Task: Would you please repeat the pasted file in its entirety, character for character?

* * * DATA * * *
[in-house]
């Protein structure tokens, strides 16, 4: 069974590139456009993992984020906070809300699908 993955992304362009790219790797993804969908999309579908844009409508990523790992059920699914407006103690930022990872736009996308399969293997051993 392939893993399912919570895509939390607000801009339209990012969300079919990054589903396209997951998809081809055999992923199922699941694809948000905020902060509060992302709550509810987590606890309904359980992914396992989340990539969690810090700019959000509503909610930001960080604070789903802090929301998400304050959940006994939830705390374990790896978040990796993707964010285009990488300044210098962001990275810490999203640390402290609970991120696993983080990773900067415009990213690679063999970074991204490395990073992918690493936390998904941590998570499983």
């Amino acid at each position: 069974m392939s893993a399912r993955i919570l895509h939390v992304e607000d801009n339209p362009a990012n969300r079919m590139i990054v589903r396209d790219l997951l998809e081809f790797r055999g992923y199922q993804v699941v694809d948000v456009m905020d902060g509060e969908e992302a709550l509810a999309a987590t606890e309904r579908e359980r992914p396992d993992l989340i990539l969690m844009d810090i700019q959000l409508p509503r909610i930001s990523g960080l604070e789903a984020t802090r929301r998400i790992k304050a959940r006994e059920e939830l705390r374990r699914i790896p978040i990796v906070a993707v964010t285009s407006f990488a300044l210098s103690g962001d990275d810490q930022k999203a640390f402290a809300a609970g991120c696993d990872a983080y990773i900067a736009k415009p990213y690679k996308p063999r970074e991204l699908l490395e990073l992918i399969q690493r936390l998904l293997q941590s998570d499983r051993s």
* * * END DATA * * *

[in-house]
């Protein structure tokens, strides 16, 4: 069974590139456009993992984020906070809300699908 993955992304362009790219790797993804969908999309579908844009409508990523790992059920699914407006103690930022990872736009996308399969293997051993 392939893993399912919570895509939390607000801009339209990012969300079919990054589903396209997951998809081809055999992923199922699941694809948000905020902060509060992302709550509810987590606890309904359980992914396992989340990539969690810090700019959000509503909610930001960080604070789903802090929301998400304050959940006994939830705390374990790896978040990796993707964010285009990488300044210098962001990275810490999203640390402290609970991120696993983080990773900067415009990213690679063999970074991204490395990073992918690493936390998904941590998570499983």
């Amino acid at each position: 069974m392939s893993a399912r993955i919570l895509h939390v992304e607000d801009n339209p362009a990012n969300r079919m590139i990054v589903r396209d790219l997951l998809e081809f790797r055999g992923y199922q993804v699941v694809d948000v456009m905020d902060g509060e969908e992302a709550l509810a999309a987590t606890e309904r579908e359980r992914p396992d993992l989340i990539l969690m844009d810090i700019q959000l409508p509503r909610i930001s990523g960080l604070e789903a984020t802090r929301r998400i790992k304050a959940r006994e059920e939830l705390r374990r699914i790896p978040i990796v906070a993707v964010t285009s407006f990488a300044l210098s103690g962001d990275d810490q930022k999203a640390f402290a809300a609970g991120c696993d990872a983080y990773i900067a736009k415009p990213y690679k996308p063999r970074e991204l699908l490395e990073l992918i399969q690493r936390l998904l293997q941590s998570d499983r051993s």